Other nearby markers. At least 10 other markers are within 4 miles of this marker, measured as the crow flies. Lake Conestee in Transition (here, next to this marker); Reedy River Factory (approx. 0.7 miles away); McBee Chapel (approx. 0.7 miles away); Donaldson Air Force Base / Captain John O. Donaldson (approx. 1.7 miles away); a different marker also named Donaldson Air Force Base / Captain John O. Donaldson (approx. 2.1 miles away); Laurel Creek Church (approx. 2.7 miles away); Mauldin United Methodist Church (approx. 2.7 miles away); The History of the Gosnell Cabin (approx. 2.7 miles away); Mauldin (approx. 2.8 miles away); Herbert C. Granger Interchange (approx. 3.6 miles away). Click for a list of all markers in Conestee.
 
Also see . . .
Beaver Dam West of the Observation Deck image. Click for full size.
By Brian Scott, February 6, 2009
3. Beaver Dam West of the Observation Deck

1. Lake Conestee Nature Park. Lake Conestee Nature Park consists of approximately 400 acres of beautiful natural habitat on the Reedy River just 6 miles south of downtown Greenville, South Carolina. (Submitted on February 7, 2009, by Brian Scott of Anderson, South Carolina.)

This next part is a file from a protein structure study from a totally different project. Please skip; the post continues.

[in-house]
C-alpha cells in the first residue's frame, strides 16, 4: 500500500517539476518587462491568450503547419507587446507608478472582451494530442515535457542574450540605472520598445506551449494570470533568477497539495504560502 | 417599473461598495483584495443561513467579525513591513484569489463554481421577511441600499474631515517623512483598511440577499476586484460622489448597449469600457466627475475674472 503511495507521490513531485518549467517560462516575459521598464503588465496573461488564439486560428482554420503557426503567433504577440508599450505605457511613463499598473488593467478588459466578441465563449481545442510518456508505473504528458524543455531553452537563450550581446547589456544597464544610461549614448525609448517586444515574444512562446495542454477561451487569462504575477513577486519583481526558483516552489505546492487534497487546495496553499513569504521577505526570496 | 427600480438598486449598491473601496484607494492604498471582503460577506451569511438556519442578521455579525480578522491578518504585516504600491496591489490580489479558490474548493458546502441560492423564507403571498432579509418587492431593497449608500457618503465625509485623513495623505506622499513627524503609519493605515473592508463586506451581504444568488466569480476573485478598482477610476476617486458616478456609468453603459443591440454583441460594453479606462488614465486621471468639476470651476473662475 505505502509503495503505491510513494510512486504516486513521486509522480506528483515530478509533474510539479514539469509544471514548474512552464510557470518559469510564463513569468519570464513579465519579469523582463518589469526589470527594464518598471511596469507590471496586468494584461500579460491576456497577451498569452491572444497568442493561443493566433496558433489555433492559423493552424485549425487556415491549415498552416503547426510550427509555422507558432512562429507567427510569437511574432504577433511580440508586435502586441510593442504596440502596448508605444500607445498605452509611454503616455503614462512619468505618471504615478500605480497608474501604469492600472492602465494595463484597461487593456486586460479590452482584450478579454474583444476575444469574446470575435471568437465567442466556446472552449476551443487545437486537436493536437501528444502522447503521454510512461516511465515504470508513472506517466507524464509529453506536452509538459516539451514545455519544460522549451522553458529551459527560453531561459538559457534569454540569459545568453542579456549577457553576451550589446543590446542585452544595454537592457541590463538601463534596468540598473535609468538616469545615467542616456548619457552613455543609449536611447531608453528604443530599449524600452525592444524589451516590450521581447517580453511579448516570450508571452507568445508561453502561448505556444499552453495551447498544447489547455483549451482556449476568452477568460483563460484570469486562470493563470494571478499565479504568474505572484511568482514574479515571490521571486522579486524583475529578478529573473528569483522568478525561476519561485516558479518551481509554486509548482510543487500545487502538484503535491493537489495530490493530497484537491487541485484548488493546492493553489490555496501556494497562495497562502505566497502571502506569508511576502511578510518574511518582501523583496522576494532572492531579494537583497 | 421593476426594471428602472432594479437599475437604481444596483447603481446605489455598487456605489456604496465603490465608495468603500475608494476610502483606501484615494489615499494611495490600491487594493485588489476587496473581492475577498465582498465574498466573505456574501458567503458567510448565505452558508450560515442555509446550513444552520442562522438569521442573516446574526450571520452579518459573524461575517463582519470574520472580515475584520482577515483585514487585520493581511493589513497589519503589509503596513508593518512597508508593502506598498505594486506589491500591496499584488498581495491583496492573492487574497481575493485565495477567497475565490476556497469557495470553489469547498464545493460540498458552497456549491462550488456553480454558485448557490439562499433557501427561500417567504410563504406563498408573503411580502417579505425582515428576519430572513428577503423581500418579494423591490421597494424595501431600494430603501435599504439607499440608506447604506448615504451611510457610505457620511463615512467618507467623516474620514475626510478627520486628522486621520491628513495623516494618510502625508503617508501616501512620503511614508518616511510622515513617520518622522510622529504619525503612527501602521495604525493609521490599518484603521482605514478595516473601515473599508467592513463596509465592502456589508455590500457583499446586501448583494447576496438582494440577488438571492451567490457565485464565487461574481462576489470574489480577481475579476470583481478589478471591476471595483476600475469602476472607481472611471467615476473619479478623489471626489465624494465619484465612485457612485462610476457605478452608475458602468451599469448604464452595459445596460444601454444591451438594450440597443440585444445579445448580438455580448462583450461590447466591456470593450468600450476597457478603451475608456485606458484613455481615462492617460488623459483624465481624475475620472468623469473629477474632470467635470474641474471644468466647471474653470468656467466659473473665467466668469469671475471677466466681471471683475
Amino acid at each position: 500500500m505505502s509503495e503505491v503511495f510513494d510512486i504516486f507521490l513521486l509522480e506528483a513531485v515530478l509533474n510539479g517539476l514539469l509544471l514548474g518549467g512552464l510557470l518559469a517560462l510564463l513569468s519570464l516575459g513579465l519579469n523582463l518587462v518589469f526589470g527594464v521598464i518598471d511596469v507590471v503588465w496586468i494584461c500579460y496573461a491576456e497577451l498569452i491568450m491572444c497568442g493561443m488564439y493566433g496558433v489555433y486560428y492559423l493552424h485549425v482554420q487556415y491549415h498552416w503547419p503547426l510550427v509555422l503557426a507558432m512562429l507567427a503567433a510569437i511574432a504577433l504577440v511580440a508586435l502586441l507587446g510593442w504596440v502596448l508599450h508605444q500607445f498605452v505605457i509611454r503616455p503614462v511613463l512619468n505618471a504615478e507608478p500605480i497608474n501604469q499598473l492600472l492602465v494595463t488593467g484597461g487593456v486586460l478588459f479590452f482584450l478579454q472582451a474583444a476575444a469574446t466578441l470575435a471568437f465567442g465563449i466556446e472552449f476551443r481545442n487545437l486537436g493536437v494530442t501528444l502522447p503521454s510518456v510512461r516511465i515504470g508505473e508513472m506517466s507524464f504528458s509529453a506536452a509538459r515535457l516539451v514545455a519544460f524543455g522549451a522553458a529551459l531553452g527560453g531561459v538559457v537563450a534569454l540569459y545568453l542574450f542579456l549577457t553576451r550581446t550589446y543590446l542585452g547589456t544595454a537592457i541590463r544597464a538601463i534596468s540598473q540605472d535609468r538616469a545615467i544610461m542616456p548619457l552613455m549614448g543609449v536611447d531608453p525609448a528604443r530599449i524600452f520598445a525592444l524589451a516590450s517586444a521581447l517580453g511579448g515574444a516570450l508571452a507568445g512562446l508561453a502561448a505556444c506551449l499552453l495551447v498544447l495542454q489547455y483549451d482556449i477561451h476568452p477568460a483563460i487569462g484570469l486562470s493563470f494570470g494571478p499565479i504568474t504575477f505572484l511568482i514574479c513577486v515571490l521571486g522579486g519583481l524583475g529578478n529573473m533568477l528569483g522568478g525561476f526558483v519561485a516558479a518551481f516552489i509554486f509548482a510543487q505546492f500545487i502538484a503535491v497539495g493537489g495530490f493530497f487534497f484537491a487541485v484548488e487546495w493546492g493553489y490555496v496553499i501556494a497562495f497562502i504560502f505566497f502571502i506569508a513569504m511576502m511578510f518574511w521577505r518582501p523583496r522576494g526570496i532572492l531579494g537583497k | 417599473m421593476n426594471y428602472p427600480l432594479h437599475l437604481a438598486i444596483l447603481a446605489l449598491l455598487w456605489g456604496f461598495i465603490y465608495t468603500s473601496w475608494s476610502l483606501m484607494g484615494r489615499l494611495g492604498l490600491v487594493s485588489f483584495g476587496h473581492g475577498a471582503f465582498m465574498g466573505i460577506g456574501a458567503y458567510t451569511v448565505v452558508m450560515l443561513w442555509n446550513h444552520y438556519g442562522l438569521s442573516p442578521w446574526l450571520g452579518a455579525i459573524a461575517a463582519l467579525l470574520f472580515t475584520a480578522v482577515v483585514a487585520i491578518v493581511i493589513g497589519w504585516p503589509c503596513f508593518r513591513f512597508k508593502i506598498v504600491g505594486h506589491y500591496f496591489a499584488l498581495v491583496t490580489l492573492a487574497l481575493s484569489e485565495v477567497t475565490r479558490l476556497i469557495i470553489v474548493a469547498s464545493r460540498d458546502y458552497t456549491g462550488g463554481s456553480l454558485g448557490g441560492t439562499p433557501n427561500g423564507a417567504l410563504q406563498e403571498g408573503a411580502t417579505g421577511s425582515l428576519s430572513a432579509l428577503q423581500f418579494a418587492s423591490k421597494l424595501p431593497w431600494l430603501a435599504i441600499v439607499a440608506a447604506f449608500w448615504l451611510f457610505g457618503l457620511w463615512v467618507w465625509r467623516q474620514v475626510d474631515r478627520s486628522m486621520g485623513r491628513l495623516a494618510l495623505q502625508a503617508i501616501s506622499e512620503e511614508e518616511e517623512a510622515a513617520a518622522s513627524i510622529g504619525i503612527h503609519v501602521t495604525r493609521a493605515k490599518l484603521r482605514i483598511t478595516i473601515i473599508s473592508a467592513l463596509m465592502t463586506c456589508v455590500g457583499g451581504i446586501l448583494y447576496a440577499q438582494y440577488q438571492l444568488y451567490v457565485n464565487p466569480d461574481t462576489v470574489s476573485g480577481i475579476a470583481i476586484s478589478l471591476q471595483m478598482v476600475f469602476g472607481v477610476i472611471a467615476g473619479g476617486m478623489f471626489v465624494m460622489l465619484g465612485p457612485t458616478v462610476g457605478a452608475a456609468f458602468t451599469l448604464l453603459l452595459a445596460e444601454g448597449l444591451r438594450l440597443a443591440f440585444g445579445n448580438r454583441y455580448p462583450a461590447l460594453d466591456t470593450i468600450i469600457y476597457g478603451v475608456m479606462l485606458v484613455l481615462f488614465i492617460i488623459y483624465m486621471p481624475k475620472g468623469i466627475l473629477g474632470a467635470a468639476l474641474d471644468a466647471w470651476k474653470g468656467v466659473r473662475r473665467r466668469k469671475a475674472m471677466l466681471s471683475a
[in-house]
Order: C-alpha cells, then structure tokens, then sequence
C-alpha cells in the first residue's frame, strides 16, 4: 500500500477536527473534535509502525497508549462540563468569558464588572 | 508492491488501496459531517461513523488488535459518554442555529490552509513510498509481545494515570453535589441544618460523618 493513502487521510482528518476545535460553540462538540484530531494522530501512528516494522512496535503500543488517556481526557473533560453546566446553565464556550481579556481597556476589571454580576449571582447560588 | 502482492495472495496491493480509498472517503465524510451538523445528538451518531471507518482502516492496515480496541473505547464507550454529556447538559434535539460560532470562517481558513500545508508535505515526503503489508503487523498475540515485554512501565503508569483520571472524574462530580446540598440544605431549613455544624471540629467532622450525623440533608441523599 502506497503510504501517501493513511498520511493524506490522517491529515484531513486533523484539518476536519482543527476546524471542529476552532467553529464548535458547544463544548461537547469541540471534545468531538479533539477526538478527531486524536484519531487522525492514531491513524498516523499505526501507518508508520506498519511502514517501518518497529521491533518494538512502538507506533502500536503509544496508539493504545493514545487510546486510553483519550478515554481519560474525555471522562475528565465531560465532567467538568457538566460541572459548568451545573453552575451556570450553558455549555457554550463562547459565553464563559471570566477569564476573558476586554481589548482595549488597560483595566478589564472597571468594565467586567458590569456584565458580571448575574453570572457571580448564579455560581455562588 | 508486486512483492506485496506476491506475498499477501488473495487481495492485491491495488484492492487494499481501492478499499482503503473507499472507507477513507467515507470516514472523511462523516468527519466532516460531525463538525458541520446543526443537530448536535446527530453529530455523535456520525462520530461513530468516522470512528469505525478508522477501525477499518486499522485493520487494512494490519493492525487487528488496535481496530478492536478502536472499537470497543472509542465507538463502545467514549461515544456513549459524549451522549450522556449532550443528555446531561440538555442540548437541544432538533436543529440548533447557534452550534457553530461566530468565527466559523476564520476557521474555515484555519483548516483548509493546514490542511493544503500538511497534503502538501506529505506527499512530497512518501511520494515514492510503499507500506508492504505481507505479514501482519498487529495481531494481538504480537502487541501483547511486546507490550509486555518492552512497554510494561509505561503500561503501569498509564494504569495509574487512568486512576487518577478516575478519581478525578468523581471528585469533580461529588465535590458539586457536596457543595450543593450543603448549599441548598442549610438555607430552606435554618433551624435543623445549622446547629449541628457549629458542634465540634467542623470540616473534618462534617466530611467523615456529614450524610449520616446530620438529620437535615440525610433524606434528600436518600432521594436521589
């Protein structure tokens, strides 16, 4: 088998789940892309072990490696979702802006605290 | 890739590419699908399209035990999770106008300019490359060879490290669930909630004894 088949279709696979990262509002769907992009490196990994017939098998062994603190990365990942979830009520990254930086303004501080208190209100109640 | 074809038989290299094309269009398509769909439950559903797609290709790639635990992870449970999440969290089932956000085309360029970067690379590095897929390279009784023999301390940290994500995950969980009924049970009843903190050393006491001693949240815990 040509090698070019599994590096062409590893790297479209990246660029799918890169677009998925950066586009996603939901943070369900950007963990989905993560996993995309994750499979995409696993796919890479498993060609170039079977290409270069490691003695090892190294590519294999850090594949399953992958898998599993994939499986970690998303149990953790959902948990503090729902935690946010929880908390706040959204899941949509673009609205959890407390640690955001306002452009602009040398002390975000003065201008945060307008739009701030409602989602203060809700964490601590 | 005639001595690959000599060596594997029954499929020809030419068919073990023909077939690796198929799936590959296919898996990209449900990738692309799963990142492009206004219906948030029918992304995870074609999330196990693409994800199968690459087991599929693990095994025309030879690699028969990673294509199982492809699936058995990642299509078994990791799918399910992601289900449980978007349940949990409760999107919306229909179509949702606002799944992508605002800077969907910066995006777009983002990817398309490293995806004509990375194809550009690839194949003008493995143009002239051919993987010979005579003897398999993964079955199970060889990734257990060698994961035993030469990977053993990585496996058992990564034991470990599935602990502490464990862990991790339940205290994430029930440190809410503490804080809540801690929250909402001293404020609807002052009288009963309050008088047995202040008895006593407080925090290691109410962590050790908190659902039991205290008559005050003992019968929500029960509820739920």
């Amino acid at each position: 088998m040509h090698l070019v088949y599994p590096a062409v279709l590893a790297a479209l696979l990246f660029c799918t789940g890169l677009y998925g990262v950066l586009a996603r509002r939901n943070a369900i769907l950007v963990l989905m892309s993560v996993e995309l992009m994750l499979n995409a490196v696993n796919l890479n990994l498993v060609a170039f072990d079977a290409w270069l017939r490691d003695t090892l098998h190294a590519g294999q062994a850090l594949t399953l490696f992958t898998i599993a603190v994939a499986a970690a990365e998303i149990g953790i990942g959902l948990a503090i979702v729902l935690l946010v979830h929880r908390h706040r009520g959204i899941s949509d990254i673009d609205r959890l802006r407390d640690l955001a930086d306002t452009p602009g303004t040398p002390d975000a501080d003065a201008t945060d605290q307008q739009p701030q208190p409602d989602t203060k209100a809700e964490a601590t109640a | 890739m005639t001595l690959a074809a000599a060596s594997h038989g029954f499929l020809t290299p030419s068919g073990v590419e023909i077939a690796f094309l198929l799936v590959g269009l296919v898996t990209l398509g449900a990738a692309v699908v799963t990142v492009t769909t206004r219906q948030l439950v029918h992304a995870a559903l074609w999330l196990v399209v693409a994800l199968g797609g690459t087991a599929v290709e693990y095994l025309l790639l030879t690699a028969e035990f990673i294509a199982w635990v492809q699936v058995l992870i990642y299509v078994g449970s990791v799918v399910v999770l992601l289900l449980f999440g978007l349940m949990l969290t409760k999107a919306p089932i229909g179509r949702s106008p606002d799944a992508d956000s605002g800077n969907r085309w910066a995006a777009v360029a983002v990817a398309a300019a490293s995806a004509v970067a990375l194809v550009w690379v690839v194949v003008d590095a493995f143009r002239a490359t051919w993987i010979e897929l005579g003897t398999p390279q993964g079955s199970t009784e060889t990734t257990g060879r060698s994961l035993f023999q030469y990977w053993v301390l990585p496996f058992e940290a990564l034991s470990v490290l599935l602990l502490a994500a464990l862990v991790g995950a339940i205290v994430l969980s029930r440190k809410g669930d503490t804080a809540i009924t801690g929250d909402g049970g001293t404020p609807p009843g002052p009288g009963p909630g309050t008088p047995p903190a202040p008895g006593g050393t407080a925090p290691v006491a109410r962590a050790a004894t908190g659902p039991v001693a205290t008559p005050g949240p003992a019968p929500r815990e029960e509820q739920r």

2. Conestee Foundation. The Conestee Foundation, a 501(c)(3) conservation organization, was established in 2000 to spearhead the revitalization of the Reedy River properties and surrounding community directly downstream of the City of Greenville. (Submitted on February 7, 2009, by Brian Scott of Anderson, South Carolina.) 
 
Categories. AnimalsNatural Resources
 
 
Credits. This page originally submitted on , by Brian Scott of Anderson, South Carolina. This page has been viewed 1,138 times since then and 54 times this year. Photos:   1. submitted on , by Brian Scott of Anderson, South Carolina.   2. submitted on , by Brian Scott of Anderson, South Carolina.   3. submitted on , by Brian Scott of Anderson, South Carolina. This page was last revised on June 16, 2016.